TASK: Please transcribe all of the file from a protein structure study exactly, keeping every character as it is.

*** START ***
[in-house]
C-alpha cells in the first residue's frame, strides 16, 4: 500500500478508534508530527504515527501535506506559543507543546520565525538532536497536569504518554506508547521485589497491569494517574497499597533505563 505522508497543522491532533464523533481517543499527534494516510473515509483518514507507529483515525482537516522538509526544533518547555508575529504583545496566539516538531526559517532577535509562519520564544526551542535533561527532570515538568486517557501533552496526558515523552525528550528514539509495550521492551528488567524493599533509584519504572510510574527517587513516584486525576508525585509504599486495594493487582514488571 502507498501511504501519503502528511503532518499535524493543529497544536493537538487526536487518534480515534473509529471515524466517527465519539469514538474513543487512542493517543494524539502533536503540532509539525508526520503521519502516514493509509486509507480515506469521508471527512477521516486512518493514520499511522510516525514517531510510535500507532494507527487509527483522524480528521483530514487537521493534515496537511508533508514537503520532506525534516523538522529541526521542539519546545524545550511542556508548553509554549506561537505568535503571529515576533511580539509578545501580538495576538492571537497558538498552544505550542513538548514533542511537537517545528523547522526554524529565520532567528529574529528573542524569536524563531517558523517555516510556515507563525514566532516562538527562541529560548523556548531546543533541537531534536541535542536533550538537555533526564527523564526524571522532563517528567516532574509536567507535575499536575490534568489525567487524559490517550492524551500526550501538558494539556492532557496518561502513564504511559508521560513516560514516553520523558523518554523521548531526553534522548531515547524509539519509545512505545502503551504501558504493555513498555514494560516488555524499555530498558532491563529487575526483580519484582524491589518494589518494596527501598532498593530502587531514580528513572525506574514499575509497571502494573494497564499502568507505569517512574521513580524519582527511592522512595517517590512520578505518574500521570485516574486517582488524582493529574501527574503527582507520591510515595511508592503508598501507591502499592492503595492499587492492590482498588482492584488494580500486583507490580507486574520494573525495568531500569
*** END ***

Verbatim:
[in-house]
C-alpha cells in the first residue's frame, strides 16, 4: 500500500478508534508530527504515527501535506506559543507543546520565525538532536497536569504518554506508547521485589497491569494517574497499597533505563 505522508497543522491532533464523533481517543499527534494516510473515509483518514507507529483515525482537516522538509526544533518547555508575529504583545496566539516538531526559517532577535509562519520564544526551542535533561527532570515538568486517557501533552496526558515523552525528550528514539509495550521492551528488567524493599533509584519504572510510574527517587513516584486525576508525585509504599486495594493487582514488571 502507498501511504501519503502528511503532518499535524493543529497544536493537538487526536487518534480515534473509529471515524466517527465519539469514538474513543487512542493517543494524539502533536503540532509539525508526520503521519502516514493509509486509507480515506469521508471527512477521516486512518493514520499511522510516525514517531510510535500507532494507527487509527483522524480528521483530514487537521493534515496537511508533508514537503520532506525534516523538522529541526521542539519546545524545550511542556508548553509554549506561537505568535503571529515576533511580539509578545501580538495576538492571537497558538498552544505550542513538548514533542511537537517545528523547522526554524529565520532567528529574529528573542524569536524563531517558523517555516510556515507563525514566532516562538527562541529560548523556548531546543533541537531534536541535542536533550538537555533526564527523564526524571522532563517528567516532574509536567507535575499536575490534568489525567487524559490517550492524551500526550501538558494539556492532557496518561502513564504511559508521560513516560514516553520523558523518554523521548531526553534522548531515547524509539519509545512505545502503551504501558504493555513498555514494560516488555524499555530498558532491563529487575526483580519484582524491589518494589518494596527501598532498593530502587531514580528513572525506574514499575509497571502494573494497564499502568507505569517512574521513580524519582527511592522512595517517590512520578505518574500521570485516574486517582488524582493529574501527574503527582507520591510515595511508592503508598501507591502499592492503595492499587492492590482498588482492584488494580500486583507490580507486574520494573525495568531500569